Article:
It turns out your college might be in debt too.
America’s students are not the only ones borrowing millions to finance higher education.
According to a new report from the University of California–Berkeley’s Debt & Society Project, public and private four-year institutions are now taking out loans as well. In fact, “the largest share of their borrowing costs [are] for investments in amenities like recreations centers, dining halls, and athletics.” These “investments” are for the purpose of enhancing school marketing allure, largely in hope that students will pay higher tuition as a result of impressive facilities. But in reality, financial returns are not being realized. In fact, public college and university debt has nearly tripled from $54 billion to $151 billion over the last decade.
Your college might be facing high interest rates too:
“Since 2002, public and private nonprofit colleges and universities have taken on increasing amounts of debt, particularly in the form of municipal bonds. In the past decade, interest payments on these debts have nearly doubled from $6 billion in 2002 to $11 billion in 2012.”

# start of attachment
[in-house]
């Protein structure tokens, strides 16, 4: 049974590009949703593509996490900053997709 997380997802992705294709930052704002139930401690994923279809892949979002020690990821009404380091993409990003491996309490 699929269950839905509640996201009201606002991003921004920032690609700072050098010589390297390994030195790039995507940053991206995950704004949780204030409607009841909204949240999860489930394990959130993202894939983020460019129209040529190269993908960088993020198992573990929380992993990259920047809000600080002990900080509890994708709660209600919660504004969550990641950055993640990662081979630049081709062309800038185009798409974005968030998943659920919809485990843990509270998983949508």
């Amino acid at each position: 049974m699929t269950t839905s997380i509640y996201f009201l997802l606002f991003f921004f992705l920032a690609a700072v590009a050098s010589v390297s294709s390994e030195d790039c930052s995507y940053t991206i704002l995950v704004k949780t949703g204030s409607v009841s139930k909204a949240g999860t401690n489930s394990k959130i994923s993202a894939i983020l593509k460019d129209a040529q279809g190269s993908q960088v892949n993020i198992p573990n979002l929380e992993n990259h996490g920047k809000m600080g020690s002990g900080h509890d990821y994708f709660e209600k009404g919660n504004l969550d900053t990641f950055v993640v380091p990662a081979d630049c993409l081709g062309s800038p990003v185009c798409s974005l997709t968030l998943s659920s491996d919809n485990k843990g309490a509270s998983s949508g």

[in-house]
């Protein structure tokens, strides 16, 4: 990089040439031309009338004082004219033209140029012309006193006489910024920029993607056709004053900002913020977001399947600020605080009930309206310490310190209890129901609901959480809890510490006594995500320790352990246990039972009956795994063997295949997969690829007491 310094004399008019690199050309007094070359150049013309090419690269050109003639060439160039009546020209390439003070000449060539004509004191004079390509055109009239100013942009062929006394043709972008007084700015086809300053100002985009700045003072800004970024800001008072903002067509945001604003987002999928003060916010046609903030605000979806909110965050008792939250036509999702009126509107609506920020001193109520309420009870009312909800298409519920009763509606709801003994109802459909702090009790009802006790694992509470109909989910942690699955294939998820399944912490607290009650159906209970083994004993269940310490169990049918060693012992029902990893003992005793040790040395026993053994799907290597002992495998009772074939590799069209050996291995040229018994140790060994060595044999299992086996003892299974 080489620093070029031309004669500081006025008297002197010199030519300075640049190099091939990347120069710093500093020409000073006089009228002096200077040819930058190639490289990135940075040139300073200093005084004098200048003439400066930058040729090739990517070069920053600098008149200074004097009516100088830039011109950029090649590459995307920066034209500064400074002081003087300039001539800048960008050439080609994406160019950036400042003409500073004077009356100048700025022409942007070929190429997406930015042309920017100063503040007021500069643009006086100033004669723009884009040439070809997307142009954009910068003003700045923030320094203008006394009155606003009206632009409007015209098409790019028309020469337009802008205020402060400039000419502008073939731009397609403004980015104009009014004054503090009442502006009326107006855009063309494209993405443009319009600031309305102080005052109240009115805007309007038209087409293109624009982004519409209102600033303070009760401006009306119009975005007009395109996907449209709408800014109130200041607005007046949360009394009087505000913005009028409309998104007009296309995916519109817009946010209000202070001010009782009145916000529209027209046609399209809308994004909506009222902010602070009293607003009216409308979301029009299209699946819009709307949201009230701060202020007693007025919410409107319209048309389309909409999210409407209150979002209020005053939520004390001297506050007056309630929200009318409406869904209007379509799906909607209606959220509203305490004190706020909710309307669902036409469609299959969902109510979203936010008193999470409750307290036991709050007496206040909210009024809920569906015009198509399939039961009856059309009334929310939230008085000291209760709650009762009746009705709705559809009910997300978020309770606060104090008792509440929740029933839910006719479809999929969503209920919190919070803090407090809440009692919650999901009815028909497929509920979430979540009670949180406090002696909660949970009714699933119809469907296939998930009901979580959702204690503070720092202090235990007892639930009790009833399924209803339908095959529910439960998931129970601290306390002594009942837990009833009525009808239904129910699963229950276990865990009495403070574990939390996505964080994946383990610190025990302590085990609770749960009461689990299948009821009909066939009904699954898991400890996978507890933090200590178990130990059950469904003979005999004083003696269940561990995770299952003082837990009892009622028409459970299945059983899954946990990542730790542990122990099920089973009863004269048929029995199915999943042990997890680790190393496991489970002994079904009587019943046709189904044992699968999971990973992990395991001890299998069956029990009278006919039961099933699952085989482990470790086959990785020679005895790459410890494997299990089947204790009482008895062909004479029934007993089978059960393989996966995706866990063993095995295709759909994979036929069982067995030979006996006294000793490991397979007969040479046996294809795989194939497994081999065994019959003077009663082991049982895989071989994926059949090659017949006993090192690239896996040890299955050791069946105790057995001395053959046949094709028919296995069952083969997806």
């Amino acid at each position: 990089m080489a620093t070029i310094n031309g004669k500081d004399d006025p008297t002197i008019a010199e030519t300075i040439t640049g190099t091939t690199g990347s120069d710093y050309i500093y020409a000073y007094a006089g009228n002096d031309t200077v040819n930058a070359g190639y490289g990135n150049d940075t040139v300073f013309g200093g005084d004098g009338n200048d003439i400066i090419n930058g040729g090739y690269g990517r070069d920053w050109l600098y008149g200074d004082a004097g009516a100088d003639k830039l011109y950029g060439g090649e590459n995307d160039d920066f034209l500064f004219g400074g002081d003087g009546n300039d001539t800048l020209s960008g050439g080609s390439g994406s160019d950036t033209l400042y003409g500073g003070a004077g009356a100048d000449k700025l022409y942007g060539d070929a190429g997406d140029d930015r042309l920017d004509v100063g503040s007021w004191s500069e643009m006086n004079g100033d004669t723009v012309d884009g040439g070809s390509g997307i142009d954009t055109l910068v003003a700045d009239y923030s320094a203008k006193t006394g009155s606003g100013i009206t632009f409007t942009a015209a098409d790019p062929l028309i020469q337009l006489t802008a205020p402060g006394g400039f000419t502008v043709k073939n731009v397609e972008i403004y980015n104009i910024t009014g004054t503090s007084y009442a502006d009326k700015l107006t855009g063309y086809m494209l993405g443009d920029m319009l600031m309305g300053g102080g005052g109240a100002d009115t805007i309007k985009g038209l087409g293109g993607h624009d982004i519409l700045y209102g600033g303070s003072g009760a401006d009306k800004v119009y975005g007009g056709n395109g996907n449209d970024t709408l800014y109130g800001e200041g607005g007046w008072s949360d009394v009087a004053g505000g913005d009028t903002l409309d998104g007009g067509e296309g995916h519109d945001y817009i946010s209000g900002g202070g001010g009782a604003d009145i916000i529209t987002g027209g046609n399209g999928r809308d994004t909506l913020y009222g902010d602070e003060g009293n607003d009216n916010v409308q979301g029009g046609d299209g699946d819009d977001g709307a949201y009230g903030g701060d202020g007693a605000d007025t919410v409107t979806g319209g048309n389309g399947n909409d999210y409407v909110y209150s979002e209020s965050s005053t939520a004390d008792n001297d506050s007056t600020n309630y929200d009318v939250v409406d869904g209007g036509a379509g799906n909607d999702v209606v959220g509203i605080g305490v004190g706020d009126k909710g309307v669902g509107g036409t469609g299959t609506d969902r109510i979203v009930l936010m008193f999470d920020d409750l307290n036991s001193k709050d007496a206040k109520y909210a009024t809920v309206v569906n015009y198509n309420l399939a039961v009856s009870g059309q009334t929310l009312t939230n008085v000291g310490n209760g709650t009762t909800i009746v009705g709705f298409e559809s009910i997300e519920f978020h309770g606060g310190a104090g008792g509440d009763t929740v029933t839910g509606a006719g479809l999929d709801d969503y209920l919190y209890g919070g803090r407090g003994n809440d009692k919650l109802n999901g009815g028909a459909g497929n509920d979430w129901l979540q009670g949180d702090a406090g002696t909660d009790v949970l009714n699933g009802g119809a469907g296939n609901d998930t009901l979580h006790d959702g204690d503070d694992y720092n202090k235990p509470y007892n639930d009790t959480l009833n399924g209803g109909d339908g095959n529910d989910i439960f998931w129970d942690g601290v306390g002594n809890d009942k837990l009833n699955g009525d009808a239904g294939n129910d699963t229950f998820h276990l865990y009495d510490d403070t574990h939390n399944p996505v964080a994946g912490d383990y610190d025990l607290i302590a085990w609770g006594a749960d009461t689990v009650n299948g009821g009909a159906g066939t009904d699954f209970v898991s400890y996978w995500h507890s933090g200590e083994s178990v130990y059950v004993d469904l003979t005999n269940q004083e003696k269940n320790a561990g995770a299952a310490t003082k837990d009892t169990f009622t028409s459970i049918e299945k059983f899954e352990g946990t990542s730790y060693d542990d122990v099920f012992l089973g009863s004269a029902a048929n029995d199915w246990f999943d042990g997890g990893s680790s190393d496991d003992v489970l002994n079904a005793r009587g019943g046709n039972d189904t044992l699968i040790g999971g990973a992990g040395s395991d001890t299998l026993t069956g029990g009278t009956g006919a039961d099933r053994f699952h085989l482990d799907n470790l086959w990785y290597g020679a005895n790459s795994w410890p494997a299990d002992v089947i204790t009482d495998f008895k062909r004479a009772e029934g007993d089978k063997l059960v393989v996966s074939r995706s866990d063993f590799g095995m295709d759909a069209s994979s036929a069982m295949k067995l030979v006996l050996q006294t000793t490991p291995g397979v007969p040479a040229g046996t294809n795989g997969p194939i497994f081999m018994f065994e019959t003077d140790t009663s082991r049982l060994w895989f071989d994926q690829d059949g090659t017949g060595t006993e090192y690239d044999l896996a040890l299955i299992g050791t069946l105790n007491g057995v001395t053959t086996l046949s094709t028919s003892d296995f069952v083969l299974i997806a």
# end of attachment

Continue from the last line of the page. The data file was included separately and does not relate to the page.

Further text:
Some examples of profligate spending?
– The George Washington University just built a new $130 million “super dorm” and $33 million textile museum.
– The University of Pennsylvania’s gym recently underwent a $10 million renovation to include an Olympic-sized swimming pool, co-ed sauna, juice bar, golf simulator, and climbing wall.
– Kenyon College, a liberal arts school, has a $70 million athletic center with a sushi chef and similar country club features.
One easy solution? Care less about ranking lists as well as amenities and more about your college’s core function of learning and instruction.
Maybe even protest the next frivolous facility being built on your campus or alma mater… otherwise, we can expect more of the same.